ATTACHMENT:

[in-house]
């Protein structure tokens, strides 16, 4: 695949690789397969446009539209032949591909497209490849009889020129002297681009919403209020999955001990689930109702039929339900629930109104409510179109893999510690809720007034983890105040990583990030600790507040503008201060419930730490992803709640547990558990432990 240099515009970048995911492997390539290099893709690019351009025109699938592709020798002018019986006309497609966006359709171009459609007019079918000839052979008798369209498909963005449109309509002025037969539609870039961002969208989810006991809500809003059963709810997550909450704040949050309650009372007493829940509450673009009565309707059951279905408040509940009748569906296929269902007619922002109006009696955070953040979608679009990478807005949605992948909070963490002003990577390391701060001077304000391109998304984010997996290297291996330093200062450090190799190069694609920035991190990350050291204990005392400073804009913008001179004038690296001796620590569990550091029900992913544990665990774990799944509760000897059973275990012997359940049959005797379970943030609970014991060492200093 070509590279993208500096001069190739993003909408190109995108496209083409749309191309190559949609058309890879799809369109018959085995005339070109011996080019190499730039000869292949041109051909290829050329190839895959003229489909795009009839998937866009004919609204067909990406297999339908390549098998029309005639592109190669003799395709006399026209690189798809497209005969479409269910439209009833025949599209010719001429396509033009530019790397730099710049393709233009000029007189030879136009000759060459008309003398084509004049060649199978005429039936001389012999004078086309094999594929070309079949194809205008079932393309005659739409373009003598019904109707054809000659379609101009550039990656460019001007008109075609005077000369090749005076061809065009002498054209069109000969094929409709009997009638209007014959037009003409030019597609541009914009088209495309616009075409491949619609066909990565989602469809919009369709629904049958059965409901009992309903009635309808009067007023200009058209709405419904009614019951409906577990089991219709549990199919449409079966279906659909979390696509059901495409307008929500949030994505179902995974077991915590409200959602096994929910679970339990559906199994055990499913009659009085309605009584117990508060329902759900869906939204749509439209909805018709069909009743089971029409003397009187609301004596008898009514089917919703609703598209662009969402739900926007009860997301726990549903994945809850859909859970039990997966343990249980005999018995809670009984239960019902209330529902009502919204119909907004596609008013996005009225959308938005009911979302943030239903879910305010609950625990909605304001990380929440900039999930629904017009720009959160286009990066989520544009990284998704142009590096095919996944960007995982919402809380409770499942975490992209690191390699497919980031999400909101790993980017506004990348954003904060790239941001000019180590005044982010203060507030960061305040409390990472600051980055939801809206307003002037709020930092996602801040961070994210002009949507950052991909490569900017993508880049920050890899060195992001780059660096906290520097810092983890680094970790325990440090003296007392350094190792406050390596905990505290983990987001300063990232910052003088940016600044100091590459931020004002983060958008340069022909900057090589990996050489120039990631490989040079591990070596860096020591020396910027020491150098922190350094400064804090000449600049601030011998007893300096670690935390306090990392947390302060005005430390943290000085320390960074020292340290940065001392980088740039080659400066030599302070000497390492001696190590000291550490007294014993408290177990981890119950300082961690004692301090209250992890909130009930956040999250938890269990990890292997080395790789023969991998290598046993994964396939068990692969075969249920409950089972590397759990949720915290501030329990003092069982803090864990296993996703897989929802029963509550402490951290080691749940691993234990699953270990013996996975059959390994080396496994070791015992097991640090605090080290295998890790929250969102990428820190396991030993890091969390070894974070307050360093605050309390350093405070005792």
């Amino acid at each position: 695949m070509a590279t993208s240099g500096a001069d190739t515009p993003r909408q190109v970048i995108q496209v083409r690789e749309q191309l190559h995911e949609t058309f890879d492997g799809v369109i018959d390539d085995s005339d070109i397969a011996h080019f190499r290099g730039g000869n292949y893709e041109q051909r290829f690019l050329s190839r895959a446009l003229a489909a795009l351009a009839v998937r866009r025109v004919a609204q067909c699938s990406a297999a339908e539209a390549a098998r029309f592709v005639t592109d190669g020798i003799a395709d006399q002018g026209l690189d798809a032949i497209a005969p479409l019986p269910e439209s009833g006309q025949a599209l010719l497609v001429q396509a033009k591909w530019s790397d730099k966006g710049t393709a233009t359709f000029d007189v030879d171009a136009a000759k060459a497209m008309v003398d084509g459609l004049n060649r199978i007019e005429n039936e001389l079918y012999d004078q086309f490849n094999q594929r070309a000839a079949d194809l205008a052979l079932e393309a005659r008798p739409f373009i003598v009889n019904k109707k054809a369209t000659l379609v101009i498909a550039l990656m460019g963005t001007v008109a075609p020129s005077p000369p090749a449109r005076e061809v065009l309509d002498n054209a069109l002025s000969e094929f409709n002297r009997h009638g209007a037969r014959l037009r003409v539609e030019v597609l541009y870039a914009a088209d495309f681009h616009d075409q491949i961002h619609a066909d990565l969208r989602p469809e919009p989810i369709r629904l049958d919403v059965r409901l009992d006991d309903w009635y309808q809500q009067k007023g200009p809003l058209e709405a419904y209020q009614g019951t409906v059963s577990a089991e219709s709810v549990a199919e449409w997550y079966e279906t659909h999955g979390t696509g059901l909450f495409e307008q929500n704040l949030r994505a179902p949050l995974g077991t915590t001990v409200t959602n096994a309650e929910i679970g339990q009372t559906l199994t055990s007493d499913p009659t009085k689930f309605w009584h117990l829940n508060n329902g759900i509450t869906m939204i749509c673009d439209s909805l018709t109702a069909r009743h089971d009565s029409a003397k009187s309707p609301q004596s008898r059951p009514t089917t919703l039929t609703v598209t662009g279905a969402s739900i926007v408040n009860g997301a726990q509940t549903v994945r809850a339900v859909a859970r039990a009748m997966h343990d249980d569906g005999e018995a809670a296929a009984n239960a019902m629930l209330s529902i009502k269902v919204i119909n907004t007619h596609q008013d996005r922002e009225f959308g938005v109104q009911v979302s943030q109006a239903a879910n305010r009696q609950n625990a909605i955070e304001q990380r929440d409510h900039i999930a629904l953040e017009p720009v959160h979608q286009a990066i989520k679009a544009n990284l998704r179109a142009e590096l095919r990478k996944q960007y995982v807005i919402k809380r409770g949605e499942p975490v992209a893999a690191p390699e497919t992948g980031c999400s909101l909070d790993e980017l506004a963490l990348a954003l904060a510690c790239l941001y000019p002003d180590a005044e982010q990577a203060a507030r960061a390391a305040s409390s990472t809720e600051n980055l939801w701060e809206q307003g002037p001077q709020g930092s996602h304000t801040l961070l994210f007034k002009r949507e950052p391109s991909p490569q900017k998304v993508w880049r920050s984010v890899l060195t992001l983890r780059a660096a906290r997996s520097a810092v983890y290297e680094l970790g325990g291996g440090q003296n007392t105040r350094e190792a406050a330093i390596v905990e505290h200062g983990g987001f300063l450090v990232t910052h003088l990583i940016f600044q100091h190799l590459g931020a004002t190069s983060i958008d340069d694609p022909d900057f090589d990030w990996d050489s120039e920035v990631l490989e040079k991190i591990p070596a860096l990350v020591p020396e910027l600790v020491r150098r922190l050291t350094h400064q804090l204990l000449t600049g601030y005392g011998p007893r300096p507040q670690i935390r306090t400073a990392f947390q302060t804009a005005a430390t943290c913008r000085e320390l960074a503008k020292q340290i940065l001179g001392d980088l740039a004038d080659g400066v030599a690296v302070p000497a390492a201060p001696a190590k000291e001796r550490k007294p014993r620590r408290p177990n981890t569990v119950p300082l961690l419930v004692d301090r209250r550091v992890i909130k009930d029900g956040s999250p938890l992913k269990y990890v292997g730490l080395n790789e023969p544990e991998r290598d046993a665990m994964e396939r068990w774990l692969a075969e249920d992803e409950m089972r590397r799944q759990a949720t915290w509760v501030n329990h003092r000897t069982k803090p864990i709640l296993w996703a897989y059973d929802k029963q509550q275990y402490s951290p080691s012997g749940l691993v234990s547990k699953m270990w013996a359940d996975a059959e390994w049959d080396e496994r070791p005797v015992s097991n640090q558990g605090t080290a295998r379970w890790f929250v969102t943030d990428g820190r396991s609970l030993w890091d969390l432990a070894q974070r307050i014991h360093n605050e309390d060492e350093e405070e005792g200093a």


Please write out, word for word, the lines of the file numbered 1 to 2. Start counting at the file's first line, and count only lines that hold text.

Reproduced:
[in-house]
């Protein structure tokens, strides 16, 4: 695949690789397969446009539209032949591909497209490849009889020129002297681009919403209020999955001990689930109702039929339900629930109104409510179109893999510690809720007034983890105040990583990030600790507040503008201060419930730490992803709640547990558990432990 240099515009970048995911492997390539290099893709690019351009025109699938592709020798002018019986006309497609966006359709171009459609007019079918000839052979008798369209498909963005449109309509002025037969539609870039961002969208989810006991809500809003059963709810997550909450704040949050309650009372007493829940509450673009009565309707059951279905408040509940009748569906296929269902007619922002109006009696955070953040979608679009990478807005949605992948909070963490002003990577390391701060001077304000391109998304984010997996290297291996330093200062450090190799190069694609920035991190990350050291204990005392400073804009913008001179004038690296001796620590569990550091029900992913544990665990774990799944509760000897059973275990012997359940049959005797379970943030609970014991060492200093 070509590279993208500096001069190739993003909408190109995108496209083409749309191309190559949609058309890879799809369109018959085995005339070109011996080019190499730039000869292949041109051909290829050329190839895959003229489909795009009839998937866009004919609204067909990406297999339908390549098998029309005639592109190669003799395709006399026209690189798809497209005969479409269910439209009833025949599209010719001429396509033009530019790397730099710049393709233009000029007189030879136009000759060459008309003398084509004049060649199978005429039936001389012999004078086309094999594929070309079949194809205008079932393309005659739409373009003598019904109707054809000659379609101009550039990656460019001007008109075609005077000369090749005076061809065009002498054209069109000969094929409709009997009638209007014959037009003409030019597609541009914009088209495309616009075409491949619609066909990565989602469809919009369709629904049958059965409901009992309903009635309808009067007023200009058209709405419904009614019951409906577990089991219709549990199919449409079966279906659909979390696509059901495409307008929500949030994505179902995974077991915590409200959602096994929910679970339990559906199994055990499913009659009085309605009584117990508060329902759900869906939204749509439209909805018709069909009743089971029409003397009187609301004596008898009514089917919703609703598209662009969402739900926007009860997301726990549903994945809850859909859970039990997966343990249980005999018995809670009984239960019902209330529902009502919204119909907004596609008013996005009225959308938005009911979302943030239903879910305010609950625990909605304001990380929440900039999930629904017009720009959160286009990066989520544009990284998704142009590096095919996944960007995982919402809380409770499942975490992209690191390699497919980031999400909101790993980017506004990348954003904060790239941001000019180590005044982010203060507030960061305040409390990472600051980055939801809206307003002037709020930092996602801040961070994210002009949507950052991909490569900017993508880049920050890899060195992001780059660096906290520097810092983890680094970790325990440090003296007392350094190792406050390596905990505290983990987001300063990232910052003088940016600044100091590459931020004002983060958008340069022909900057090589990996050489120039990631490989040079591990070596860096020591020396910027020491150098922190350094400064804090000449600049601030011998007893300096670690935390306090990392947390302060005005430390943290000085320390960074020292340290940065001392980088740039080659400066030599302070000497390492001696190590000291550490007294014993408290177990981890119950300082961690004692301090209250992890909130009930956040999250938890269990990890292997080395790789023969991998290598046993994964396939068990692969075969249920409950089972590397759990949720915290501030329990003092069982803090864990296993996703897989929802029963509550402490951290080691749940691993234990699953270990013996996975059959390994080396496994070791015992097991640090605090080290295998890790929250969102990428820190396991030993890091969390070894974070307050360093605050309390350093405070005792």